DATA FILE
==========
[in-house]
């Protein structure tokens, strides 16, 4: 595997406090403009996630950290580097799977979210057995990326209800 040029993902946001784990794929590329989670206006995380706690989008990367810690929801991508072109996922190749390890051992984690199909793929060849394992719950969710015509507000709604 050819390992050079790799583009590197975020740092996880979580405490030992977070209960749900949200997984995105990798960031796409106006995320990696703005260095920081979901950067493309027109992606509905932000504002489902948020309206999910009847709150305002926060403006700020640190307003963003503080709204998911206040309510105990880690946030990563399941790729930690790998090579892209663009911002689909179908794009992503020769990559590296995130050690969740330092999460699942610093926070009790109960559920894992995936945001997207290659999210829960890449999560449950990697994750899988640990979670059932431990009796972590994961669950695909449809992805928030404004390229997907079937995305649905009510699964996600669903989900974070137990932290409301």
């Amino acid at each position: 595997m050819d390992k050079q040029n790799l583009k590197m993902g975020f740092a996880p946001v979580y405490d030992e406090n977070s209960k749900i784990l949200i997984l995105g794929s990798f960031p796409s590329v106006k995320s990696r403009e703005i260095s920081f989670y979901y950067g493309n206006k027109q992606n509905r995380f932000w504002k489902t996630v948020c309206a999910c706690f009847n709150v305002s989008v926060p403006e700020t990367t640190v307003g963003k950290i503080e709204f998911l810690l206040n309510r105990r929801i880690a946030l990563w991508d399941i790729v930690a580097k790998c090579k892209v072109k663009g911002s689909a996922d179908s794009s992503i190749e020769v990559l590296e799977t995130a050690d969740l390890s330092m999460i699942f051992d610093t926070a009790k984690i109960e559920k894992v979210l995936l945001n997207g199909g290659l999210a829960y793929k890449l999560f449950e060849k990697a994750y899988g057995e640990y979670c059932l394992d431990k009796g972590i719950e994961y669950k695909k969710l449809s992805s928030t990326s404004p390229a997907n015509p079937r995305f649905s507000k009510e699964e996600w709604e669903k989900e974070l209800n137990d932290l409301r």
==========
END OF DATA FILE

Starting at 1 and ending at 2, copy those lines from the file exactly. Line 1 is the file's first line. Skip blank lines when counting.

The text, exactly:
[in-house]
């Protein structure tokens, strides 16, 4: 595997406090403009996630950290580097799977979210057995990326209800 040029993902946001784990794929590329989670206006995380706690989008990367810690929801991508072109996922190749390890051992984690199909793929060849394992719950969710015509507000709604 050819390992050079790799583009590197975020740092996880979580405490030992977070209960749900949200997984995105990798960031796409106006995320990696703005260095920081979901950067493309027109992606509905932000504002489902948020309206999910009847709150305002926060403006700020640190307003963003503080709204998911206040309510105990880690946030990563399941790729930690790998090579892209663009911002689909179908794009992503020769990559590296995130050690969740330092999460699942610093926070009790109960559920894992995936945001997207290659999210829960890449999560449950990697994750899988640990979670059932431990009796972590994961669950695909449809992805928030404004390229997907079937995305649905009510699964996600669903989900974070137990932290409301």